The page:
Taylor's other convictions stemmed from crimes committed over about 8½ months from late August 2014 to mid-May 2015, beginning with Taylor shooting his cousin, Tyrone DaWayne Hinton, while threatening the life of Hinton's son, Aharon Coley, at Taylor's former home -- a 39-acre estate outside North Little Rock and Maumelle.
That spate of crimes began within weeks of Taylor returning to his former glory as a champion boxer by winning the IBF middleweight title in October 2013 in his first bout since losing his belt following a brain-damaging fight in Germany.
His first wife left him in February 2013 after 12 years together and four children. They divorced in July 2015. Taylor had to forfeit his new middleweight title after a fractured rib suffered during training in January 2015 kept him from defending the title.
That same month, Taylor, a father of eight, was accused of putting a gun to the head of Thelton Pegro Smith and firing the weapon in front of Smith's wife and three children just after Little Rock's 2015 Dr. Martin Luther King Jr. parade.
Taylor had gotten angry after one of the Smith children, who was allowed to hold Taylor's championship belt, dropped it.
Four months after that, Taylor, enrolled in an inpatient drug rehabilitation program, punched another patient in May 2015, knocking him unconscious and inflicting facial fractures. Taylor would later confidentially settle lawsuits brought by those victims.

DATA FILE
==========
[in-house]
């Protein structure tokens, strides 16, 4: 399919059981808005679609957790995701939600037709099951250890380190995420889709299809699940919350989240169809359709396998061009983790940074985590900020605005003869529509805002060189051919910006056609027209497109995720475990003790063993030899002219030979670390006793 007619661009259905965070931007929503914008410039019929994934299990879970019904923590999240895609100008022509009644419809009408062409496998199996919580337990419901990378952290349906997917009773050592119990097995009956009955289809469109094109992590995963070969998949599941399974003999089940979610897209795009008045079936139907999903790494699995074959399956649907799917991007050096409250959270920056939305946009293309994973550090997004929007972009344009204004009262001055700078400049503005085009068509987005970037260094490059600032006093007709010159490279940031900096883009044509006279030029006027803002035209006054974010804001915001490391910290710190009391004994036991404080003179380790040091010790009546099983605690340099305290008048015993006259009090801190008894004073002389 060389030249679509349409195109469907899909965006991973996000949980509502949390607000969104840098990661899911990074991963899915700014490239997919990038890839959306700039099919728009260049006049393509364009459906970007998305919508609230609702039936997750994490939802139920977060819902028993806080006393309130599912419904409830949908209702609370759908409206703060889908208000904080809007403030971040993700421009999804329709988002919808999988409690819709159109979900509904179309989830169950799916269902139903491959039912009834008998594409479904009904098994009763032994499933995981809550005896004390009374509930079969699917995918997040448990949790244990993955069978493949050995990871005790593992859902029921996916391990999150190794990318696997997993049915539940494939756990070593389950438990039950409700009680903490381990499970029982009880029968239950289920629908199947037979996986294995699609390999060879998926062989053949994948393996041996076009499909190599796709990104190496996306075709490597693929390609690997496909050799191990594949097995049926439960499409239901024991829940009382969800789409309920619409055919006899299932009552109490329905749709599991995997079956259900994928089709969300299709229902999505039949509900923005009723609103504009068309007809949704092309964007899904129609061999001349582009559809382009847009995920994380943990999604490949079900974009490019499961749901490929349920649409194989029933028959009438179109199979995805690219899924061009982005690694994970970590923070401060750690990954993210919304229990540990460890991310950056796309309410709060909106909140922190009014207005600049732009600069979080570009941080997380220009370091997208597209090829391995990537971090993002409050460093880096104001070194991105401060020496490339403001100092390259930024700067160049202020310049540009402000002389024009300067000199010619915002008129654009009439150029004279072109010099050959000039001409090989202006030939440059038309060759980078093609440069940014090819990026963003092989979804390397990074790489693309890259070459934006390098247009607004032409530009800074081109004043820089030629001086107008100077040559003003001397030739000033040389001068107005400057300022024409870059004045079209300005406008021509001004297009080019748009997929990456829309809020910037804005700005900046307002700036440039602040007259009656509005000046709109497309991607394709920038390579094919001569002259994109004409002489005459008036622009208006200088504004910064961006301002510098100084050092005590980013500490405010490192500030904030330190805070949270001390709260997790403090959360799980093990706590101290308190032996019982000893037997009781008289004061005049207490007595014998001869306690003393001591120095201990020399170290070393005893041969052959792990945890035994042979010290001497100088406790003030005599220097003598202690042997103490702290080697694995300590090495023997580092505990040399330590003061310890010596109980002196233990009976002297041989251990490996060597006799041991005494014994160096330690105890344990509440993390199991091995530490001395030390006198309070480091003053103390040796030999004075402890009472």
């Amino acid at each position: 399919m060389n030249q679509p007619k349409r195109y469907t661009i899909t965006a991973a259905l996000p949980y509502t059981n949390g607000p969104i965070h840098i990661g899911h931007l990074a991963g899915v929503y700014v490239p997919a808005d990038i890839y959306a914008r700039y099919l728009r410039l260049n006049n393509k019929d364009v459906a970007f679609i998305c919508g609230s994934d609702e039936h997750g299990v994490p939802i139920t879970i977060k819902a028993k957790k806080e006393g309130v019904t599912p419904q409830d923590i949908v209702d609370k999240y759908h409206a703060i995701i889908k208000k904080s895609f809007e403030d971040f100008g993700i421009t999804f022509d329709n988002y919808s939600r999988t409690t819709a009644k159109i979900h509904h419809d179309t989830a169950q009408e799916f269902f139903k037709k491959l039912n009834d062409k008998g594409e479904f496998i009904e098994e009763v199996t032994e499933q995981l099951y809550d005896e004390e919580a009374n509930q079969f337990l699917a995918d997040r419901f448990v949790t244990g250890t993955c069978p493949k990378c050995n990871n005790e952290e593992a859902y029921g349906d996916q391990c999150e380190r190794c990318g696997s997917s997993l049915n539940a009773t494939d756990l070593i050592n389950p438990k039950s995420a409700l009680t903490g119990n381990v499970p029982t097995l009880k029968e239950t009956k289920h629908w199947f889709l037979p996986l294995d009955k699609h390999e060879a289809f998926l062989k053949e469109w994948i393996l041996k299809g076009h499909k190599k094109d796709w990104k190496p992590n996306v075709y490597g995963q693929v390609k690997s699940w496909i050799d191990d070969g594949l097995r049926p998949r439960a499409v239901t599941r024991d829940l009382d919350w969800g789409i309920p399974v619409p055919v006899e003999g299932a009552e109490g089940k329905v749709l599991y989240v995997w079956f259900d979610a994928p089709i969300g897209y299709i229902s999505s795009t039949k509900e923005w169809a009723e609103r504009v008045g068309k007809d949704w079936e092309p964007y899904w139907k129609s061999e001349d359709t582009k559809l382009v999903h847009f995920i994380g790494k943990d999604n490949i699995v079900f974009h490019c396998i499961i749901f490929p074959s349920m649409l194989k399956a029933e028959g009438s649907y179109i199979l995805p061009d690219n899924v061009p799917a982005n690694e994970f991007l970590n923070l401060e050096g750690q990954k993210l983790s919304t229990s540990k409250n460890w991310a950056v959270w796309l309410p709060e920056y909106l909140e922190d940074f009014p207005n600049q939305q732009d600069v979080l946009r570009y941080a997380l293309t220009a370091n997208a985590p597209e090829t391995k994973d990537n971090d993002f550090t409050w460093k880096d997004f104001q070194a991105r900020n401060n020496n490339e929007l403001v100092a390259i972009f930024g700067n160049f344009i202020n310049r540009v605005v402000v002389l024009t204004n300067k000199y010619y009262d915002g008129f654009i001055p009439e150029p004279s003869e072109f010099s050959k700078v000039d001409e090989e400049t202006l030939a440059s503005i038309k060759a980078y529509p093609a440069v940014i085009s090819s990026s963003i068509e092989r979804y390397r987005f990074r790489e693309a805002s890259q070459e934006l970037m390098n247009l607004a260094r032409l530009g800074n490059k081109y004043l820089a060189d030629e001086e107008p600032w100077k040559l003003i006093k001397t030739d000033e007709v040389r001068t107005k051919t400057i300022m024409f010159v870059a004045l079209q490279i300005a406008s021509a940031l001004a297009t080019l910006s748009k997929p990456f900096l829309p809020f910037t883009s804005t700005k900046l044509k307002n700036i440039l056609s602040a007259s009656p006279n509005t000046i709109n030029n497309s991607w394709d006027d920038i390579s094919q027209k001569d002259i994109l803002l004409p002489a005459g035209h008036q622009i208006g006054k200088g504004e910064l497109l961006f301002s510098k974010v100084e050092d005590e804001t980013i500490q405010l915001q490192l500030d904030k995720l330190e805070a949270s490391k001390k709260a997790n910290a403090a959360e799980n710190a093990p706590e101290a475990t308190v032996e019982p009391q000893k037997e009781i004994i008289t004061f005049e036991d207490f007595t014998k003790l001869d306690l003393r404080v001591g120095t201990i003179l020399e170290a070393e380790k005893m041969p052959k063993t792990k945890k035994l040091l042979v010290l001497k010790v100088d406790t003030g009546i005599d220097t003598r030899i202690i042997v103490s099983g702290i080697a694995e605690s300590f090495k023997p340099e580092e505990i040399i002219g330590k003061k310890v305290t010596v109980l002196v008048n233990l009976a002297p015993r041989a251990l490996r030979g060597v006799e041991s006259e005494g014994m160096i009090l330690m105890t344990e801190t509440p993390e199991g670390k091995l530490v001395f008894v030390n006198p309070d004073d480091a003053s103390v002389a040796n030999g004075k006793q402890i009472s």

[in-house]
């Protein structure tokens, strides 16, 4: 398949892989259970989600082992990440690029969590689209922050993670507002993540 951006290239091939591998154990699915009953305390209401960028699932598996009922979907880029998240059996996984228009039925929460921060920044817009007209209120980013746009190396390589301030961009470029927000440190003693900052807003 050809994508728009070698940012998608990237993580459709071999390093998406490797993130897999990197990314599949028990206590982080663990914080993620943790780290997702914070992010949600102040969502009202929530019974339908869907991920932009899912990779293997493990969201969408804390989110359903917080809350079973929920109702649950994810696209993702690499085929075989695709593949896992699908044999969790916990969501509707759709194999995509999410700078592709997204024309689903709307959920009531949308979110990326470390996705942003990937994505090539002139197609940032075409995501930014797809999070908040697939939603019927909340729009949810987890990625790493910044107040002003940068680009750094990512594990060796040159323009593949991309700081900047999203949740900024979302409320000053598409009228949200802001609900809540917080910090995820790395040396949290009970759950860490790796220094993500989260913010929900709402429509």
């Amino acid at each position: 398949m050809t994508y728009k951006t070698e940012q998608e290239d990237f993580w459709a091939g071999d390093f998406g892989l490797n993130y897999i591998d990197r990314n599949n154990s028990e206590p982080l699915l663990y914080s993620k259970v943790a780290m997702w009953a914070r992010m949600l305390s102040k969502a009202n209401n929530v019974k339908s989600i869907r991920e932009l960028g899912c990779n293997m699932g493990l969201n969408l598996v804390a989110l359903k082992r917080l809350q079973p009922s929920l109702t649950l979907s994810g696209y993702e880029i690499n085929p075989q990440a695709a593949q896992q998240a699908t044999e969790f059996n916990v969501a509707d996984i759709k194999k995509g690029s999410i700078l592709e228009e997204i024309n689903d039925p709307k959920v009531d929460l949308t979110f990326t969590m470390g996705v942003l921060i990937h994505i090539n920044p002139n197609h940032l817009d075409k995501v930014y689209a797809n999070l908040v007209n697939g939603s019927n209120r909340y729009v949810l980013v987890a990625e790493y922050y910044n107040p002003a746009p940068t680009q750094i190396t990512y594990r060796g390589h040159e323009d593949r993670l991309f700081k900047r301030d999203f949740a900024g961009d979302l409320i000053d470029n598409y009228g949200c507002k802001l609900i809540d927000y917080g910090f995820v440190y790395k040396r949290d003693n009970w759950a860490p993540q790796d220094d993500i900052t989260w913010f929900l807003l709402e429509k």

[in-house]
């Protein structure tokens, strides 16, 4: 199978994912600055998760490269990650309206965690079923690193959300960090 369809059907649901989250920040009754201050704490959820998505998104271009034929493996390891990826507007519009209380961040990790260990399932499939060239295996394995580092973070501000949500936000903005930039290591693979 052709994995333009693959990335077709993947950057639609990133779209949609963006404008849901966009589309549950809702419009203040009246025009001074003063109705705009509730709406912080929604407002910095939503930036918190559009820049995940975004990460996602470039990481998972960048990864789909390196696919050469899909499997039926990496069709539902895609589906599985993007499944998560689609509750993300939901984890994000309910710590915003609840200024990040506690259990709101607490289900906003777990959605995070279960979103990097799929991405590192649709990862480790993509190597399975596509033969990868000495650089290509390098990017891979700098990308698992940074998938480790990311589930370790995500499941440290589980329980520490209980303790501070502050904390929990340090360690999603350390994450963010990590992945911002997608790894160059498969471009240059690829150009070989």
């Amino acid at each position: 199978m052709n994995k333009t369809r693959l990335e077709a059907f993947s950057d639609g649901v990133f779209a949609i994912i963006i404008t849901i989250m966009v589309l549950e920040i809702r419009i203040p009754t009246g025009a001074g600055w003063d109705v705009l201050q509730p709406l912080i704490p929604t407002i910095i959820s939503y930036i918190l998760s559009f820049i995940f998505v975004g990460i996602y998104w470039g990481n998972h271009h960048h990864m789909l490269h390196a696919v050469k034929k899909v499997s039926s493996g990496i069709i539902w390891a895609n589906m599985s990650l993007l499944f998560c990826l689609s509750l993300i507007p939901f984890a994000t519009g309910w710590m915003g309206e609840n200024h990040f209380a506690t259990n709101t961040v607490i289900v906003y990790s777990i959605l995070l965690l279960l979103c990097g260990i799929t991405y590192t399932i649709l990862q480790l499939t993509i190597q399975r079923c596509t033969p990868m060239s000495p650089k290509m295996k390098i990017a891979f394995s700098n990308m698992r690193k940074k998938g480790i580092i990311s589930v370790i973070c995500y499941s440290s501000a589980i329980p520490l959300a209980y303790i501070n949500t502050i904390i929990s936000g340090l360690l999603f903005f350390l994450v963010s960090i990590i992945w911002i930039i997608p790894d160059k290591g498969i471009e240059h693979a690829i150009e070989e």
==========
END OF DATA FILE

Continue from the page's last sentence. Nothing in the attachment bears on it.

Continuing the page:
In September 2015, the judge allowed Taylor to move to Florida to undergo an extensive training regime with Pat Burners, the trainer who oversaw his ascension to Olympic medal winner and then to middleweight champion. Al Haymon, then a renowned sports manager, agreed to cover the costs. He spent 10 weeks there in what was billed as preparation for his return to boxing.
Taylor, who acknowledged having struggled with drugs and alcohol, pleaded guilty to the resulting charges in December 2015, with the judge imposing the six-year suspended prison term in May 2016 after his victims declined to testify at sentencing. Taylor married for a second time in August 2016, but the couple separated in May 2017, with their divorce finalized the next year.
He was arrested on felony domestic violence charges in July 2017 by Maumelle police after his then-girlfriend, Ashley Rena Elizabeth White, reported that he bit her arm and face during a middle-of-the-night fight about his "jealousy issues." The charges were dropped in August 2018 when prosecutors reported the woman had broken off contact with them so they could not find her to bring the case to trial.
The first boxer from Arkansas to compete in the Olympics, Taylor won a bronze medal in the light middleweight division in the 2000 games. Taylor,who fought under the nickname Bad Intentions, is the only boxer in history to claim each middleweight title from all four major boxing sanctioning organizations in a single fight.